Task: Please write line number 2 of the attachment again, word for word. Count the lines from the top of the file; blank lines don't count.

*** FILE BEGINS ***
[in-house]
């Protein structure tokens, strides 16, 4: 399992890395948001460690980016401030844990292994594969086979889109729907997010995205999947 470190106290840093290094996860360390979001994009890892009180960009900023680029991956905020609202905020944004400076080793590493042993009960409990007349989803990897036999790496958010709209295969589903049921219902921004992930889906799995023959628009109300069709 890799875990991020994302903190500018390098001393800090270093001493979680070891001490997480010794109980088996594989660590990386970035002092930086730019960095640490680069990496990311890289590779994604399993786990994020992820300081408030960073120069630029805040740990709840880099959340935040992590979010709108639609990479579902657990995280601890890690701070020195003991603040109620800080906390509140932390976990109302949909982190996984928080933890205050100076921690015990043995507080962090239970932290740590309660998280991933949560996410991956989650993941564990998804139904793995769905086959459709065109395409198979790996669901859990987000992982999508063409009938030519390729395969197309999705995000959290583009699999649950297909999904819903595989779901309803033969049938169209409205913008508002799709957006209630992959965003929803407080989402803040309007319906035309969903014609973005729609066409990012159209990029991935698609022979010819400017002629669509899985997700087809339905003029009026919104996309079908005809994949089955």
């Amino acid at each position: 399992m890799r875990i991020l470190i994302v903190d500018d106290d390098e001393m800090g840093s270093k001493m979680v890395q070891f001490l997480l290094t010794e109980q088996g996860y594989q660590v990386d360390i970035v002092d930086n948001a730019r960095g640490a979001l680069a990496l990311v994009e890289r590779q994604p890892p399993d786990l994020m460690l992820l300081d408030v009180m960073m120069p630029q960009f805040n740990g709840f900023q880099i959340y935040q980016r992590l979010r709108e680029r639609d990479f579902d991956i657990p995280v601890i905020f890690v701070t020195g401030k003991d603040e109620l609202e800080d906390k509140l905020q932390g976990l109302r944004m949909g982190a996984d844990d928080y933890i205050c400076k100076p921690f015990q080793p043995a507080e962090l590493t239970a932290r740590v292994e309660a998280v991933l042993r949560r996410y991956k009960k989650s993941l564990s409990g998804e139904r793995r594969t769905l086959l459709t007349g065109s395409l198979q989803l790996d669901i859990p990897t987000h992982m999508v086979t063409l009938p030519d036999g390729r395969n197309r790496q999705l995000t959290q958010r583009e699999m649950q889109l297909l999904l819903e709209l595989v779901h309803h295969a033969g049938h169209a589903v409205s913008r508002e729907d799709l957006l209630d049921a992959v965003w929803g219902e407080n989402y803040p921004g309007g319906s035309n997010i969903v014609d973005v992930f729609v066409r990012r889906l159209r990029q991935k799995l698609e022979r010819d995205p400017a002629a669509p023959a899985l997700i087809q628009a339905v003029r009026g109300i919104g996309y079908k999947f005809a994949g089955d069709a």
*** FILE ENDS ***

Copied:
């Protein structure tokens, strides 16, 4: 399992890395948001460690980016401030844990292994594969086979889109729907997010995205999947 470190106290840093290094996860360390979001994009890892009180960009900023680029991956905020609202905020944004400076080793590493042993009960409990007349989803990897036999790496958010709209295969589903049921219902921004992930889906799995023959628009109300069709 890799875990991020994302903190500018390098001393800090270093001493979680070891001490997480010794109980088996594989660590990386970035002092930086730019960095640490680069990496990311890289590779994604399993786990994020992820300081408030960073120069630029805040740990709840880099959340935040992590979010709108639609990479579902657990995280601890890690701070020195003991603040109620800080906390509140932390976990109302949909982190996984928080933890205050100076921690015990043995507080962090239970932290740590309660998280991933949560996410991956989650993941564990998804139904793995769905086959459709065109395409198979790996669901859990987000992982999508063409009938030519390729395969197309999705995000959290583009699999649950297909999904819903595989779901309803033969049938169209409205913008508002799709957006209630992959965003929803407080989402803040309007319906035309969903014609973005729609066409990012159209990029991935698609022979010819400017002629669509899985997700087809339905003029009026919104996309079908005809994949089955």